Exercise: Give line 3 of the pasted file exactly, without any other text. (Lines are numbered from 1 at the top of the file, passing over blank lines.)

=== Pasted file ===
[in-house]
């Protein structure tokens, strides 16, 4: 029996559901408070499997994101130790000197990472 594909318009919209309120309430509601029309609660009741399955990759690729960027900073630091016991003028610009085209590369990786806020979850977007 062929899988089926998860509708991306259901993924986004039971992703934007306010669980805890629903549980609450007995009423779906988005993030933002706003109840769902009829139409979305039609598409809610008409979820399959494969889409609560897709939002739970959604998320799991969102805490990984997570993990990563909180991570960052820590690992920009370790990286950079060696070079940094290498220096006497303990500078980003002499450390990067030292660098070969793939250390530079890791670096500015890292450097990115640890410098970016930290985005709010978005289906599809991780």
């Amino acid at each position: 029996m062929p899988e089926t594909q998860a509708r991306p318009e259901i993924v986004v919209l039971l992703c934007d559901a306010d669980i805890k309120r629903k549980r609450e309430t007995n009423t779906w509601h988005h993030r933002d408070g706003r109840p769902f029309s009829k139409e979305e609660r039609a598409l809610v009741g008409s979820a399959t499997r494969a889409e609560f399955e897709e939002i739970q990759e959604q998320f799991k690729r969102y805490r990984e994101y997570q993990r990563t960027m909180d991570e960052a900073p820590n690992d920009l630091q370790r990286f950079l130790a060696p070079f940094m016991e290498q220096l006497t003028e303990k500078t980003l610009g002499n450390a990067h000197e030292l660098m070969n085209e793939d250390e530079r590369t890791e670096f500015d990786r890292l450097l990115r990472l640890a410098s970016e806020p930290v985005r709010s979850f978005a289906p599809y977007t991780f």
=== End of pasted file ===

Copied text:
């Amino acid at each position: 029996m062929p899988e089926t594909q998860a509708r991306p318009e259901i993924v986004v919209l039971l992703c934007d559901a306010d669980i805890k309120r629903k549980r609450e309430t007995n009423t779906w509601h988005h993030r933002d408070g706003r109840p769902f029309s009829k139409e979305e609660r039609a598409l809610v009741g008409s979820a399959t499997r494969a889409e609560f399955e897709e939002i739970q990759e959604q998320f799991k690729r969102y805490r990984e994101y997570q993990r990563t960027m909180d991570e960052a900073p820590n690992d920009l630091q370790r990286f950079l130790a060696p070079f940094m016991e290498q220096l006497t003028e303990k500078t980003l610009g002499n450390a990067h000197e030292l660098m070969n085209e793939d250390e530079r590369t890791e670096f500015d990786r890292l450097l990115r990472l640890a410098s970016e806020p930290v985005r709010s979850f978005a289906p599809y977007t991780f």